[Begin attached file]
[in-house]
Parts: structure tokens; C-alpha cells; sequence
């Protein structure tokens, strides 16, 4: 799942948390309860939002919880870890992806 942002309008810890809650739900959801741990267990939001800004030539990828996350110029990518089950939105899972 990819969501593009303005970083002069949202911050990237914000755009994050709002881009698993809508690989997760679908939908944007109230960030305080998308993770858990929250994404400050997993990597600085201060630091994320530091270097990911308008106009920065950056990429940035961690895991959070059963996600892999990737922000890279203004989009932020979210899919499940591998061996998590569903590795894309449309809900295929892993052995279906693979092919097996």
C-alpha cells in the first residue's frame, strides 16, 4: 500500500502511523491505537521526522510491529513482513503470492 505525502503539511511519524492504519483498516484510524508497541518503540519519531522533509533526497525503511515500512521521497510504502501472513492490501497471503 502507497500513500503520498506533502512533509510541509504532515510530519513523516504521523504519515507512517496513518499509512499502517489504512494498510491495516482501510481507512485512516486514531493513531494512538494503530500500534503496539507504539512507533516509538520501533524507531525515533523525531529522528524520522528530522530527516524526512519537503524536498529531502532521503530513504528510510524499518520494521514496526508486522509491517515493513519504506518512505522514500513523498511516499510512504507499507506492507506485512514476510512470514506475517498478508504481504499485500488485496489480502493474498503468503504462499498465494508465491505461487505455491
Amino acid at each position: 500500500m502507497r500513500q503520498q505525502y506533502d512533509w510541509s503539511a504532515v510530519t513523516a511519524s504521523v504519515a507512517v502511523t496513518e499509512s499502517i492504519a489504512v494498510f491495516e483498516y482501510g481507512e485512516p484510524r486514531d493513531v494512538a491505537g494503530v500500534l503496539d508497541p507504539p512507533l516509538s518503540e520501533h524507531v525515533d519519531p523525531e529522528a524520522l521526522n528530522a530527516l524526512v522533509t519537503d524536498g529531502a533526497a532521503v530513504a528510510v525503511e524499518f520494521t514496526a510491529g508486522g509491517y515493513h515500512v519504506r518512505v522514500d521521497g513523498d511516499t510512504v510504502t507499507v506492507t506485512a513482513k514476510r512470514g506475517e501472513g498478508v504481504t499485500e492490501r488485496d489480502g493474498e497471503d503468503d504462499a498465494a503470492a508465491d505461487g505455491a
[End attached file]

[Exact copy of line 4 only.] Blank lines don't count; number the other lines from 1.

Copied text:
C-alpha cells in the first residue's frame, strides 16, 4: 500500500502511523491505537521526522510491529513482513503470492 505525502503539511511519524492504519483498516484510524508497541518503540519519531522533509533526497525503511515500512521521497510504502501472513492490501497471503 502507497500513500503520498506533502512533509510541509504532515510530519513523516504521523504519515507512517496513518499509512499502517489504512494498510491495516482501510481507512485512516486514531493513531494512538494503530500500534503496539507504539512507533516509538520501533524507531525515533523525531529522528524520522528530522530527516524526512519537503524536498529531502532521503530513504528510510524499518520494521514496526508486522509491517515493513519504506518512505522514500513523498511516499510512504507499507506492507506485512514476510512470514506475517498478508504481504499485500488485496489480502493474498503468503504462499498465494508465491505461487505455491